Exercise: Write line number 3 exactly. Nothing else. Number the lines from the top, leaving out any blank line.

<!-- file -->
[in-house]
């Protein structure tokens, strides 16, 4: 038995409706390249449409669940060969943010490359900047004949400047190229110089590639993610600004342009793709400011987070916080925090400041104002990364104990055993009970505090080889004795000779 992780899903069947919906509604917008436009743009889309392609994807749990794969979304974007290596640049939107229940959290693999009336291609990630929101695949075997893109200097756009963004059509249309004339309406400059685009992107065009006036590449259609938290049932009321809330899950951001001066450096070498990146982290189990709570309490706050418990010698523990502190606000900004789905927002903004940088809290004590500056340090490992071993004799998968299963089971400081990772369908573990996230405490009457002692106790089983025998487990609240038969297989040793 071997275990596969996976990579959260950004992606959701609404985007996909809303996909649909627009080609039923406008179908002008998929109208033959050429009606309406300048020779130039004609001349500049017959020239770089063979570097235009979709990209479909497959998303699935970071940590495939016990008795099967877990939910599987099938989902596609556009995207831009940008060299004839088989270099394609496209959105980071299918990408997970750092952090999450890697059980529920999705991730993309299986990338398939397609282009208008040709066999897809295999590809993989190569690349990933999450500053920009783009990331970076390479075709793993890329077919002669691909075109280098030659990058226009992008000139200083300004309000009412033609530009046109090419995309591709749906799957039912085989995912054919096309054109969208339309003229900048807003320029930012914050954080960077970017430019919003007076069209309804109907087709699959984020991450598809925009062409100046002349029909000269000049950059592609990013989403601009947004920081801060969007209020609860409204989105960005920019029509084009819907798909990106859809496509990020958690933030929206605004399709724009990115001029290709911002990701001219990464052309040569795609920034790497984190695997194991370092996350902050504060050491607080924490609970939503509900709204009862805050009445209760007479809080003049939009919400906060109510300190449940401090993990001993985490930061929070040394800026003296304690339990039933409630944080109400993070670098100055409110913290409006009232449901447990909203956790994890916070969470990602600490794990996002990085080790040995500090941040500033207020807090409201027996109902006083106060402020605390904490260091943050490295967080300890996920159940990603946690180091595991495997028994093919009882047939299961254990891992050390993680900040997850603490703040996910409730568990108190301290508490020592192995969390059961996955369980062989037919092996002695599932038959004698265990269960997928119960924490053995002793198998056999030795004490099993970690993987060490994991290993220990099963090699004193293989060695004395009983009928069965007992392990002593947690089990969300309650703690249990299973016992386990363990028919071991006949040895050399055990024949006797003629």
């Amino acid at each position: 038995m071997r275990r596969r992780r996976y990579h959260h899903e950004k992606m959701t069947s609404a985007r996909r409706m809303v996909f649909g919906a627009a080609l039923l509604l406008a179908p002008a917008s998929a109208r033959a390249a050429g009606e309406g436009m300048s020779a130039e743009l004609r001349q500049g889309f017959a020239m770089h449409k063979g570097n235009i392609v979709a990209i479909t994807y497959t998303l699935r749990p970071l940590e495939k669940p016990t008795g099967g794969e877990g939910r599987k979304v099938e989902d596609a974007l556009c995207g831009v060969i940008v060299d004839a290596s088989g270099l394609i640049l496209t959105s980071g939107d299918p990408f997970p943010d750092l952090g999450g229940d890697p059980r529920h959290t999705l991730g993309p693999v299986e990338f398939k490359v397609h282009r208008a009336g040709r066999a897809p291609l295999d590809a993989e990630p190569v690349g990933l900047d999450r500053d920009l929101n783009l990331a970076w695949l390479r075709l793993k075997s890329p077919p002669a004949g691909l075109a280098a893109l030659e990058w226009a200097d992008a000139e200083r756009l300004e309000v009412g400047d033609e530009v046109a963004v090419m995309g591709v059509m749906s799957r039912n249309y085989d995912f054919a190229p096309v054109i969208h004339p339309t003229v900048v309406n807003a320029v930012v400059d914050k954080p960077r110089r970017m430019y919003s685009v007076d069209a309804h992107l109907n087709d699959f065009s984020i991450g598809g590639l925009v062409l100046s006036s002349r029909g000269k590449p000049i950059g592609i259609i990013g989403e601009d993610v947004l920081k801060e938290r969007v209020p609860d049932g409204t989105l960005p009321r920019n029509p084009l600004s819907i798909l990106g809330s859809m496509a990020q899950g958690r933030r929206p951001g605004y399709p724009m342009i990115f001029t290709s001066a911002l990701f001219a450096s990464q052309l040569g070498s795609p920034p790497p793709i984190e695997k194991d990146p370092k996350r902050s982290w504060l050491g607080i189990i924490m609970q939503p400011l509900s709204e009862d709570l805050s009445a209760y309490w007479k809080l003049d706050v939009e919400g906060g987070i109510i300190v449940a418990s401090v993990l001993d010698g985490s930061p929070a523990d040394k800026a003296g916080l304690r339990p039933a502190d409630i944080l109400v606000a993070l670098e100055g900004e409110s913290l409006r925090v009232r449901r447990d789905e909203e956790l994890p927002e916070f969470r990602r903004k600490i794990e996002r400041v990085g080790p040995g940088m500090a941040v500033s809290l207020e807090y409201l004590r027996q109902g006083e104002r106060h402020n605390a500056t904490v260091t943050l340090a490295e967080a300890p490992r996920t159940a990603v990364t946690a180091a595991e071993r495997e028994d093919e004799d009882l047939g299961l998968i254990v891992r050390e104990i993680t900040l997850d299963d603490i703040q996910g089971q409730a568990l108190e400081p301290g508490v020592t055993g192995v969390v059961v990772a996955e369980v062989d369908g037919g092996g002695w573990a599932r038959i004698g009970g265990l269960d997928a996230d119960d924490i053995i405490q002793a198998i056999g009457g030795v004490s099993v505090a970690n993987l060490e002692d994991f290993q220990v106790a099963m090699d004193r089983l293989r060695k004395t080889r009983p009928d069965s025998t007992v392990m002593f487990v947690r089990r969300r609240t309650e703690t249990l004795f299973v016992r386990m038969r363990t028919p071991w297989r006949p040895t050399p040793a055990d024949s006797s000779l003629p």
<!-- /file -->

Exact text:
């Amino acid at each position: 038995m071997r275990r596969r992780r996976y990579h959260h899903e950004k992606m959701t069947s609404a985007r996909r409706m809303v996909f649909g919906a627009a080609l039923l509604l406008a179908p002008a917008s998929a109208r033959a390249a050429g009606e309406g436009m300048s020779a130039e743009l004609r001349q500049g889309f017959a020239m770089h449409k063979g570097n235009i392609v979709a990209i479909t994807y497959t998303l699935r749990p970071l940590e495939k669940p016990t008795g099967g794969e877990g939910r599987k979304v099938e989902d596609a974007l556009c995207g831009v060969i940008v060299d004839a290596s088989g270099l394609i640049l496209t959105s980071g939107d299918p990408f997970p943010d750092l952090g999450g229940d890697p059980r529920h959290t999705l991730g993309p693999v299986e990338f398939k490359v397609h282009r208008a009336g040709r066999a897809p291609l295999d590809a993989e990630p190569v690349g990933l900047d999450r500053d920009l929101n783009l990331a970076w695949l390479r075709l793993k075997s890329p077919p002669a004949g691909l075109a280098a893109l030659e990058w226009a200097d992008a000139e200083r756009l300004e309000v009412g400047d033609e530009v046109a963004v090419m995309g591709v059509m749906s799957r039912n249309y085989d995912f054919a190229p096309v054109i969208h004339p339309t003229v900048v309406n807003a320029v930012v400059d914050k954080p960077r110089r970017m430019y919003s685009v007076d069209a309804h992107l109907n087709d699959f065009s984020i991450g598809g590639l925009v062409l100046s006036s002349r029909g000269k590449p000049i950059g592609i259609i990013g989403e601009d993610v947004l920081k801060e938290r969007v209020p609860d049932g409204t989105l960005p009321r920019n029509p084009l600004s819907i798909l990106g809330s859809m496509a990020q899950g958690r933030r929206p951001g605004y399709p724009m342009i990115f001029t290709s001066a911002l990701f001219a450096s990464q052309l040569g070498s795609p920034p790497p793709i984190e695997k194991d990146p370092k996350r902050s982290w504060l050491g607080i189990i924490m609970q939503p400011l509900s709204e009862d709570l805050s009445a209760y309490w007479k809080l003049d706050v939009e919400g906060g987070i109510i300190v449940a418990s401090v993990l001993d010698g985490s930061p929070a523990d040394k800026a003296g916080l304690r339990p039933a502190d409630i944080l109400v606000a993070l670098e100055g900004e409110s913290l409006r925090v009232r449901r447990d789905e909203e956790l994890p927002e916070f969470r990602r903004k600490i794990e996002r400041v990085g080790p040995g940088m500090a941040v500033s809290l207020e807090y409201l004590r027996q109902g006083e104002r106060h402020n605390a500056t904490v260091t943050l340090a490295e967080a300890p490992r996920t159940a990603v990364t946690a180091a595991e071993r495997e028994d093919e004799d009882l047939g299961l998968i254990v891992r050390e104990i993680t900040l997850d299963d603490i703040q996910g089971q409730a568990l108190e400081p301290g508490v020592t055993g192995v969390v059961v990772a996955e369980v062989d369908g037919g092996g002695w573990a599932r038959i004698g009970g265990l269960d997928a996230d119960d924490i053995i405490q002793a198998i056999g009457g030795v004490s099993v505090a970690n993987l060490e002692d994991f290993q220990v106790a099963m090699d004193r089983l293989r060695k004395t080889r009983p009928d069965s025998t007992v392990m002593f487990v947690r089990r969300r609240t309650e703690t249990l004795f299973v016992r386990m038969r363990t028919p071991w297989r006949p040895t050399p040793a055990d024949s006797s000779l003629p």